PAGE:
I think if FAITH didn’t have the rotoscoped cutscenes or the text-to-speech audio, it wouldn’t be so well-known! I think they add an “uncanny valley” effect. There’s a critic’s accolade in the trailer for The VVitch (2015) that says “It feels like watching something that shouldn’t be possible” that I thought was really interesting and it sort of became my guiding principle when creating those cutscenes. They shouldn’t be possible on that old hardware, yet here it is. Without straying into “breaking the 4th wall” territory, I think it adds kind of a “cursed media” vibe too.
By the time I was working on Hatching, the visual style for Chapter III had already been established, so it didn’t have any effect. With Earl’s Day Off, I enjoyed breaking away from the pixelated style to focus on another game art style I love: the Nintendo 64 blurry upscaling/low poly aesthetic.
There is a very particular sensation that comes from your use of color in these games. What thoughts go into the color choices of characters, places, and scenes? How do you work with color to further unsettle the player?
I wanted FAITH to feel authentic to the era it was trying to mimic, so I used the original color palettes for the Apple II, ZX Spectrum, and Commodore 64 as guides for the color design of the series, especially in Chapter III. I made the decision not to shy away from bright, vibrant colors (which seem to be tragically absent from a lot of “modern” games). So, it sort of created an irony between the bright retro colors and the disturbing story, sound design, etc.
I also adhered to some color “codes”; the use of deep red, purple, and dark grey has certain meanings in the series. I also didn’t worry too much about trying to be “accurate” with my colors; John has a blue house because he’s blue.
The other element that adds to the game’s atmosphere is your use of voice, from the eerie machine voices of the priest to the disturbing shouts of your monsters. What drew you to these particular sounds for the voices of the characters and creatures? Why do you feel these voices create a sense of dread in the player?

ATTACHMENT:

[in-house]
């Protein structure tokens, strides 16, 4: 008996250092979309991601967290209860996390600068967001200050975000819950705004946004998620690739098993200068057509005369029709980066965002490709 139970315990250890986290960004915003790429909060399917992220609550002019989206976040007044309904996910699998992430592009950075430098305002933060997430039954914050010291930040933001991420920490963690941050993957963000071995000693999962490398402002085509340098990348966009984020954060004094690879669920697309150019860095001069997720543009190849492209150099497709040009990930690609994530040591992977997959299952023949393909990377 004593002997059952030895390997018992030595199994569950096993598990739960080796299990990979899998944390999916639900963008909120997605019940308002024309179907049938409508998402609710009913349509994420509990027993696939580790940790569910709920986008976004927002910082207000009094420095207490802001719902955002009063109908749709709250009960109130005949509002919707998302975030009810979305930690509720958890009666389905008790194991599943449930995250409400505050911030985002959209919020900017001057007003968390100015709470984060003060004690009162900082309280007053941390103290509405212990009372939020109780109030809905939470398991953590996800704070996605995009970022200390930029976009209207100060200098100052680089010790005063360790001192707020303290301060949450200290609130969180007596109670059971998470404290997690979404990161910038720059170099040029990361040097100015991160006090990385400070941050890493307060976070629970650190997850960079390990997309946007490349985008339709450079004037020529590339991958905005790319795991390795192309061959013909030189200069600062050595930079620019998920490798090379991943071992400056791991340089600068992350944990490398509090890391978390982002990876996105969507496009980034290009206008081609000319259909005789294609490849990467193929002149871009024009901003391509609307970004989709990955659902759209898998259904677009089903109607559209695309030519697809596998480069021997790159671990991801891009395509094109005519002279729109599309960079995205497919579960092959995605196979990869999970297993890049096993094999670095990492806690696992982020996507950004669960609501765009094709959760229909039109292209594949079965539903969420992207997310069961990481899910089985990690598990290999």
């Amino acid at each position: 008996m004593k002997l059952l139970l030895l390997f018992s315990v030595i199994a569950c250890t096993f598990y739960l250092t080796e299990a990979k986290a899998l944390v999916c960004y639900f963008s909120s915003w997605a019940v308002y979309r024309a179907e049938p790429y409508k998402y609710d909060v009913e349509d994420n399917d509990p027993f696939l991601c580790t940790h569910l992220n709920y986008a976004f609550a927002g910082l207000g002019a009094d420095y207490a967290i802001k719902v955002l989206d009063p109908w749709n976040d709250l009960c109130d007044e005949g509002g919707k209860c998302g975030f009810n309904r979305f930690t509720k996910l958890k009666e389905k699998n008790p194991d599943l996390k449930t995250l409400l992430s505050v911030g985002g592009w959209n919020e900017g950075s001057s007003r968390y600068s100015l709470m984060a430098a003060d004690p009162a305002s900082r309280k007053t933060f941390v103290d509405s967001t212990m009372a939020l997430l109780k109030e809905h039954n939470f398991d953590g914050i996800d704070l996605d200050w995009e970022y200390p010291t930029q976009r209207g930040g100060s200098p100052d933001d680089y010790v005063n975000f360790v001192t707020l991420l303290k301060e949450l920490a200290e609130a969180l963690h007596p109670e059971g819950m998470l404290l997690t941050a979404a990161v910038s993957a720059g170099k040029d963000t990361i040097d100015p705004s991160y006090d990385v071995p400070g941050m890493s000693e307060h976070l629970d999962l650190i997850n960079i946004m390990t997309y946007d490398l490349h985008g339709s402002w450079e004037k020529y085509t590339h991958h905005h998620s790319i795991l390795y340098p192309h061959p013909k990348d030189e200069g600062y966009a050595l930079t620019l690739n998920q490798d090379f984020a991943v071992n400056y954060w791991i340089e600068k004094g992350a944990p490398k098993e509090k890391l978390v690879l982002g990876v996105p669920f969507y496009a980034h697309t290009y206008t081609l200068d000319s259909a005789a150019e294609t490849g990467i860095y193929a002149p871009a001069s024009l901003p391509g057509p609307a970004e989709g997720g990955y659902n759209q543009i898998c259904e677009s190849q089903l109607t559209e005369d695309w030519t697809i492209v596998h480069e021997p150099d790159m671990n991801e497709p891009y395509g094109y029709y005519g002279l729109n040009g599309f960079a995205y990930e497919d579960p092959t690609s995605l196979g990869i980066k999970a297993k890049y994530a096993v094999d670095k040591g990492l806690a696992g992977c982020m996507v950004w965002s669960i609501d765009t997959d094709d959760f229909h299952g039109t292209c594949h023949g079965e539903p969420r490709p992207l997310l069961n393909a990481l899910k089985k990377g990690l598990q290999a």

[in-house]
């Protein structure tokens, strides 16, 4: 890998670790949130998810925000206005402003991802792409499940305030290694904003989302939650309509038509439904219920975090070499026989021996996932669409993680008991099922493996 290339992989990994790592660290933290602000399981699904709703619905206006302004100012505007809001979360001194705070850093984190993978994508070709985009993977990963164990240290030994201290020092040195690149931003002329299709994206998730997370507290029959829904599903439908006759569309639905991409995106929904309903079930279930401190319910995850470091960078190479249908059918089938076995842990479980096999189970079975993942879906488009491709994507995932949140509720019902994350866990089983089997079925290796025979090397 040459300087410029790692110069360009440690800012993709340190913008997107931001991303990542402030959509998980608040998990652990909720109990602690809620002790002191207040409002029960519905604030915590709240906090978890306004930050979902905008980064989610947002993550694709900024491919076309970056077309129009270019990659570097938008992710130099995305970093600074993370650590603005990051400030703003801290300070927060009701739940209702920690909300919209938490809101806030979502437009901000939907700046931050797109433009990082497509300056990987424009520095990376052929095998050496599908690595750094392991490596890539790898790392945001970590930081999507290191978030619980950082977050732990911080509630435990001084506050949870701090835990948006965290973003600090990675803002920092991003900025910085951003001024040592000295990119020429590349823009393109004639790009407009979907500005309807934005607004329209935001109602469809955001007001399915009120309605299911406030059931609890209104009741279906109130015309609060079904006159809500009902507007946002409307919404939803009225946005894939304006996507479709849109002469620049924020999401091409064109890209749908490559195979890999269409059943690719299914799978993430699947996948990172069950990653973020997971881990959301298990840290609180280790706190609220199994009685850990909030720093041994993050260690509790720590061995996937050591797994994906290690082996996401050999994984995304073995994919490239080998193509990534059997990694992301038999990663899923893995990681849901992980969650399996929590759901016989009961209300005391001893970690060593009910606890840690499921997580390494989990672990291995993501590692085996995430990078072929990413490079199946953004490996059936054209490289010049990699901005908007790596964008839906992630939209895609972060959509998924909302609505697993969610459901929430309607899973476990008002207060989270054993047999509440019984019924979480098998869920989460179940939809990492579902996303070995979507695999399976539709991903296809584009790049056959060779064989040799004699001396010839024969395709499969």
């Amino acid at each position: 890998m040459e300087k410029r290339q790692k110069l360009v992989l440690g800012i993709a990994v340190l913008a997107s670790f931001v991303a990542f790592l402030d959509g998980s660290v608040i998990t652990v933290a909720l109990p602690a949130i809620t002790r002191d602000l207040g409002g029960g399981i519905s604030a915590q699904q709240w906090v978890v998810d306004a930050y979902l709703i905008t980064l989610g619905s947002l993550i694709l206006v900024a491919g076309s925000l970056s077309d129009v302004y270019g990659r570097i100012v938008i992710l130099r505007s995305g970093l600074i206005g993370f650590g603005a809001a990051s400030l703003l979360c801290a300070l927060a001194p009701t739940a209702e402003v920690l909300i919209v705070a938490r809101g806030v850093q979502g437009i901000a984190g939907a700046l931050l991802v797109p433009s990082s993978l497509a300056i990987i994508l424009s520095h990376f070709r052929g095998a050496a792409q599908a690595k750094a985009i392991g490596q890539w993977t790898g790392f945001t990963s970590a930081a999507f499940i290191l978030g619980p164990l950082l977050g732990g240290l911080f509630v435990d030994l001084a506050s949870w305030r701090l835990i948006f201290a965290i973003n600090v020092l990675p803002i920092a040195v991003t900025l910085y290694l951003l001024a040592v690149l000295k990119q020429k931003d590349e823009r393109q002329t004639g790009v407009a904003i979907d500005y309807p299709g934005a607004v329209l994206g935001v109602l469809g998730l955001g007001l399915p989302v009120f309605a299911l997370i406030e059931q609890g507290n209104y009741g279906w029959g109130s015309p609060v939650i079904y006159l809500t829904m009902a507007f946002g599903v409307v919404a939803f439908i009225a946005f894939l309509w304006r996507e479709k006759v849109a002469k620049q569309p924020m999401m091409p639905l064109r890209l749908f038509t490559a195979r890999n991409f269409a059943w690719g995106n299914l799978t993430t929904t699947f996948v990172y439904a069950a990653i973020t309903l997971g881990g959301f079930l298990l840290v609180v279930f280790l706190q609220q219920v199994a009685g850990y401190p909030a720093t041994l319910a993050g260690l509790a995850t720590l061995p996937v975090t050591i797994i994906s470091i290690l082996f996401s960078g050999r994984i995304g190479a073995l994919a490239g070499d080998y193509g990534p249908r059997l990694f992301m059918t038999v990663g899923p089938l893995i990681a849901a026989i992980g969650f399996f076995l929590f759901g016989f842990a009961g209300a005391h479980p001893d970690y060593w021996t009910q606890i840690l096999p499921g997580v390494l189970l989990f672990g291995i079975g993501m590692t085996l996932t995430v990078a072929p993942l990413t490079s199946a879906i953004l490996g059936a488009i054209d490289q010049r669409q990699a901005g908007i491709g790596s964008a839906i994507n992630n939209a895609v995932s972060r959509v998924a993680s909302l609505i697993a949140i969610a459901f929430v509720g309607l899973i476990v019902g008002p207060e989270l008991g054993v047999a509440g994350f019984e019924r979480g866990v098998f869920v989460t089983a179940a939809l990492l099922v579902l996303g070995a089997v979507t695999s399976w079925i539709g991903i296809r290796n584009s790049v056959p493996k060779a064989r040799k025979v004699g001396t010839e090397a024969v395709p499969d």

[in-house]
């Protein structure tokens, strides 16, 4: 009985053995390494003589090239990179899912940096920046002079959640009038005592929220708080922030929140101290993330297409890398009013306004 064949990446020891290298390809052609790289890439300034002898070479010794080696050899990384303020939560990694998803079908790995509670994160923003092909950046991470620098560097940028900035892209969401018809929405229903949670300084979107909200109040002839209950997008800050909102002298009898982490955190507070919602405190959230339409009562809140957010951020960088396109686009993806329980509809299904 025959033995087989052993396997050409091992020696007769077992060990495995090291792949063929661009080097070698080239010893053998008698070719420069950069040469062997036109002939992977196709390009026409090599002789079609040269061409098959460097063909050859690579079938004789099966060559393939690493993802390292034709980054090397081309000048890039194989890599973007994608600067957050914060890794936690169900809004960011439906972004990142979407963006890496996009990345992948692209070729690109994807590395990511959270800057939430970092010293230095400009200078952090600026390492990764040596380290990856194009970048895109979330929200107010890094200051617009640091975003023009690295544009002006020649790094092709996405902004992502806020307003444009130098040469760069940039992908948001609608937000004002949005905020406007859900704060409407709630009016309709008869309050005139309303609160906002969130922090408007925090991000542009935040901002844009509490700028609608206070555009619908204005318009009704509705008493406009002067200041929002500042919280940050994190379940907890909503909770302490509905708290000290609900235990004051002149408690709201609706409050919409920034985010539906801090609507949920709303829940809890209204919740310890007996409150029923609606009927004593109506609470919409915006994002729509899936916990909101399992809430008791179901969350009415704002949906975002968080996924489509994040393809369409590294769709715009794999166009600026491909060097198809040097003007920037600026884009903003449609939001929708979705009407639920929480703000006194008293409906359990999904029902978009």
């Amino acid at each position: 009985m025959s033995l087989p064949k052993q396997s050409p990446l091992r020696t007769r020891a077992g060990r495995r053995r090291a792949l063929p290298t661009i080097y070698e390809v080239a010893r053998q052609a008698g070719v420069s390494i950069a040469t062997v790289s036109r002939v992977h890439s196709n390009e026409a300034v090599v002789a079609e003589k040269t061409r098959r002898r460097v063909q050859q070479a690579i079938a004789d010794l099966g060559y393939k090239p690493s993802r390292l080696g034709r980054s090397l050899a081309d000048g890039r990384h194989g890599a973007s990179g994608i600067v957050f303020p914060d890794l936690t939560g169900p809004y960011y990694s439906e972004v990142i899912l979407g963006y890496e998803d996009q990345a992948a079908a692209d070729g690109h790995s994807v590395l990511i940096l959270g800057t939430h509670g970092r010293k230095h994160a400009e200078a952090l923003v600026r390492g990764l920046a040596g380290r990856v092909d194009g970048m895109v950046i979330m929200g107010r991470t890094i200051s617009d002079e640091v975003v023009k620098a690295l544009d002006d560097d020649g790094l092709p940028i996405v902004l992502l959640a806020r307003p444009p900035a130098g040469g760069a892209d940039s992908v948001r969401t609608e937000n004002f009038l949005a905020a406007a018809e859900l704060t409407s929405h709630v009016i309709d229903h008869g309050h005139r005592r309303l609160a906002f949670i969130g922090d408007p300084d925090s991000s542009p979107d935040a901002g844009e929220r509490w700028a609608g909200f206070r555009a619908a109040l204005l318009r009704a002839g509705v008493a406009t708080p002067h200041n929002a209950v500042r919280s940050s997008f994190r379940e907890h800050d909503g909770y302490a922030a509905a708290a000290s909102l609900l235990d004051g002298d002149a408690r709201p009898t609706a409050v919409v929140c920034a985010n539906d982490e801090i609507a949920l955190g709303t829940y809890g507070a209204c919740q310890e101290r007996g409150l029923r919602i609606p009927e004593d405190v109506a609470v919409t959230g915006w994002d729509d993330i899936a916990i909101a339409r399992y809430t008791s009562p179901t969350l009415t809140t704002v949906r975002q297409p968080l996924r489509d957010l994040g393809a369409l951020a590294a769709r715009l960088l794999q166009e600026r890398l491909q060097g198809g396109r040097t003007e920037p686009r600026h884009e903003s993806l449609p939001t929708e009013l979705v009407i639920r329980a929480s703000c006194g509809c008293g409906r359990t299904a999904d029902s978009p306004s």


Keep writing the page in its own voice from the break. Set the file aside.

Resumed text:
I think I first heard about those old text-to-speech programs from Peasant’s Quest on Homestarrunner. I was originally using remixed Pokemon cries from the old games for the demon sounds. Using the text-to-speech voices just made the whole experience all the more disturbing. I think they’re just “human”-sounding enough to be eerie.
Occasionally, players ask for subtitles for the demon noises but I like to keep them mysterious. It can be disturbing thinking you heard the demon say something, like hearing a cryptic message in static and garbled 8-bit noises.
You mention that you worked with “abandonware speech synthesizers”. What challenges come from working with old speech synthesizers and incorporating them into a modern game? What good or interesting things came out of using them?
Not too many challenges. The emulated versions of the synthesizers I used make it easy to export to the file format I want. Those old programs are surprisingly deep, too. You can make the voices simulate different throat/mouth shapes, pitches, speeds, etc. You can even make them “sing”, which is how I created the singing in the FAITH
Do you have any unsettling memories of playing ZX Spectrum games or other older 8-bit era games that inspired the look and sound of the FAITH titles? If so, can you share some with us?
Not really; I have fond memories of playing those old games. When I started on FAITH I was in completely new territory and had no idea if trying to make a scary 8-bit-styled game would even work. I saw some of Scott Cawthon’s 8-bit style interludes in the Five Nights At Freddy’s series and thought they were pretty cool and creepy. But, with very few exceptions, I don’t think a full horror game in that style had been attempted. I appear to have been successful, and I’m very humbled by the positive reaction FAITH has gotten in these first couple of weeks since it launched!